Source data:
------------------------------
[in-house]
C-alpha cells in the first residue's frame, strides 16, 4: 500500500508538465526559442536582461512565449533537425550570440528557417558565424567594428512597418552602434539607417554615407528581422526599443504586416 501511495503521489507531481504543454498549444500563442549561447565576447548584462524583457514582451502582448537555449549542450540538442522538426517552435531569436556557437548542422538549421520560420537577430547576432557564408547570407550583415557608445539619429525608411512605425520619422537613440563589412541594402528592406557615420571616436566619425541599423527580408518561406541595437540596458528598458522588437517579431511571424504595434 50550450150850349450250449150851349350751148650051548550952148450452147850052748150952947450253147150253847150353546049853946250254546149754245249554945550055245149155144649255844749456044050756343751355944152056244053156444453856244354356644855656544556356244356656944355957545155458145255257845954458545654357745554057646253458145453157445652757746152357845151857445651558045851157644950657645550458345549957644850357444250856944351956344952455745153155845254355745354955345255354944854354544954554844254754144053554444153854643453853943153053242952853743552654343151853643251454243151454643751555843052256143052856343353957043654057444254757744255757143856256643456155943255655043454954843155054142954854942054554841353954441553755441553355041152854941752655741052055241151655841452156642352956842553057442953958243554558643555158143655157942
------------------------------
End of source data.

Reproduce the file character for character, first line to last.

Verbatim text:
[in-house]
C-alpha cells in the first residue's frame, strides 16, 4: 500500500508538465526559442536582461512565449533537425550570440528557417558565424567594428512597418552602434539607417554615407528581422526599443504586416 501511495503521489507531481504543454498549444500563442549561447565576447548584462524583457514582451502582448537555449549542450540538442522538426517552435531569436556557437548542422538549421520560420537577430547576432557564408547570407550583415557608445539619429525608411512605425520619422537613440563589412541594402528592406557615420571616436566619425541599423527580408518561406541595437540596458528598458522588437517579431511571424504595434 50550450150850349450250449150851349350751148650051548550952148450452147850052748150952947450253147150253847150353546049853946250254546149754245249554945550055245149155144649255844749456044050756343751355944152056244053156444453856244354356644855656544556356244356656944355957545155458145255257845954458545654357745554057646253458145453157445652757746152357845151857445651558045851157644950657645550458345549957644850357444250856944351956344952455745153155845254355745354955345255354944854354544954554844254754144053554444153854643453853943153053242952853743552654343151853643251454243151454643751555843052256143052856343353957043654057444254757744255757143856256643456155943255655043454954843155054142954854942054554841353954441553755441553355041152854941752655741052055241151655841452156642352956842553057442953958243554558643555158143655157942